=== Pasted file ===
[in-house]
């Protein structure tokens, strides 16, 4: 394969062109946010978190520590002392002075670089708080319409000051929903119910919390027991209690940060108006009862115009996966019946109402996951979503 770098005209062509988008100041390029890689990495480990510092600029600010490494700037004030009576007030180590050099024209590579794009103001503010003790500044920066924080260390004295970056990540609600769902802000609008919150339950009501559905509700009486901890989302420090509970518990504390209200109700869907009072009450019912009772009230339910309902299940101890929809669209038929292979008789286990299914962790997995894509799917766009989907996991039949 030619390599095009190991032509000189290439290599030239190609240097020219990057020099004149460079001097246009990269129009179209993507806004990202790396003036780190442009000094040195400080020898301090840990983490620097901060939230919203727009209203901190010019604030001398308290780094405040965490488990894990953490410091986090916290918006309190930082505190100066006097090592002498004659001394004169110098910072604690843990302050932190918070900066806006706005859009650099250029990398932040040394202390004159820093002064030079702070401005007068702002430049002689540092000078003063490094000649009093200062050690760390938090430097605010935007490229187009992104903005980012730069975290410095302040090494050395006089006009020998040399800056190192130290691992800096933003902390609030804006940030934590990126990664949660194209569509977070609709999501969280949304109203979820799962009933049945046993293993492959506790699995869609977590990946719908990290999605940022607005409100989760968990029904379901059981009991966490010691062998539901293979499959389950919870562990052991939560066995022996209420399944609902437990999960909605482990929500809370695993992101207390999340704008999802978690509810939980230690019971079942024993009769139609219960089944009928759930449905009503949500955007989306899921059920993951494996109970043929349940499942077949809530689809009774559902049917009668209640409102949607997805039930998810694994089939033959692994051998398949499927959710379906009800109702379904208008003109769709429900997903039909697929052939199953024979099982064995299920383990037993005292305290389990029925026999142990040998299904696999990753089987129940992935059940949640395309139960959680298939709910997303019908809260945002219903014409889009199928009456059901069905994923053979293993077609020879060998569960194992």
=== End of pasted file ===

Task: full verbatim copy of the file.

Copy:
[in-house]
């Protein structure tokens, strides 16, 4: 394969062109946010978190520590002392002075670089708080319409000051929903119910919390027991209690940060108006009862115009996966019946109402996951979503 770098005209062509988008100041390029890689990495480990510092600029600010490494700037004030009576007030180590050099024209590579794009103001503010003790500044920066924080260390004295970056990540609600769902802000609008919150339950009501559905509700009486901890989302420090509970518990504390209200109700869907009072009450019912009772009230339910309902299940101890929809669209038929292979008789286990299914962790997995894509799917766009989907996991039949 030619390599095009190991032509000189290439290599030239190609240097020219990057020099004149460079001097246009990269129009179209993507806004990202790396003036780190442009000094040195400080020898301090840990983490620097901060939230919203727009209203901190010019604030001398308290780094405040965490488990894990953490410091986090916290918006309190930082505190100066006097090592002498004659001394004169110098910072604690843990302050932190918070900066806006706005859009650099250029990398932040040394202390004159820093002064030079702070401005007068702002430049002689540092000078003063490094000649009093200062050690760390938090430097605010935007490229187009992104903005980012730069975290410095302040090494050395006089006009020998040399800056190192130290691992800096933003902390609030804006940030934590990126990664949660194209569509977070609709999501969280949304109203979820799962009933049945046993293993492959506790699995869609977590990946719908990290999605940022607005409100989760968990029904379901059981009991966490010691062998539901293979499959389950919870562990052991939560066995022996209420399944609902437990999960909605482990929500809370695993992101207390999340704008999802978690509810939980230690019971079942024993009769139609219960089944009928759930449905009503949500955007989306899921059920993951494996109970043929349940499942077949809530689809009774559902049917009668209640409102949607997805039930998810694994089939033959692994051998398949499927959710379906009800109702379904208008003109769709429900997903039909697929052939199953024979099982064995299920383990037993005292305290389990029925026999142990040998299904696999990753089987129940992935059940949640395309139960959680298939709910997303019908809260945002219903014409889009199928009456059901069905994923053979293993077609020879060998569960194992």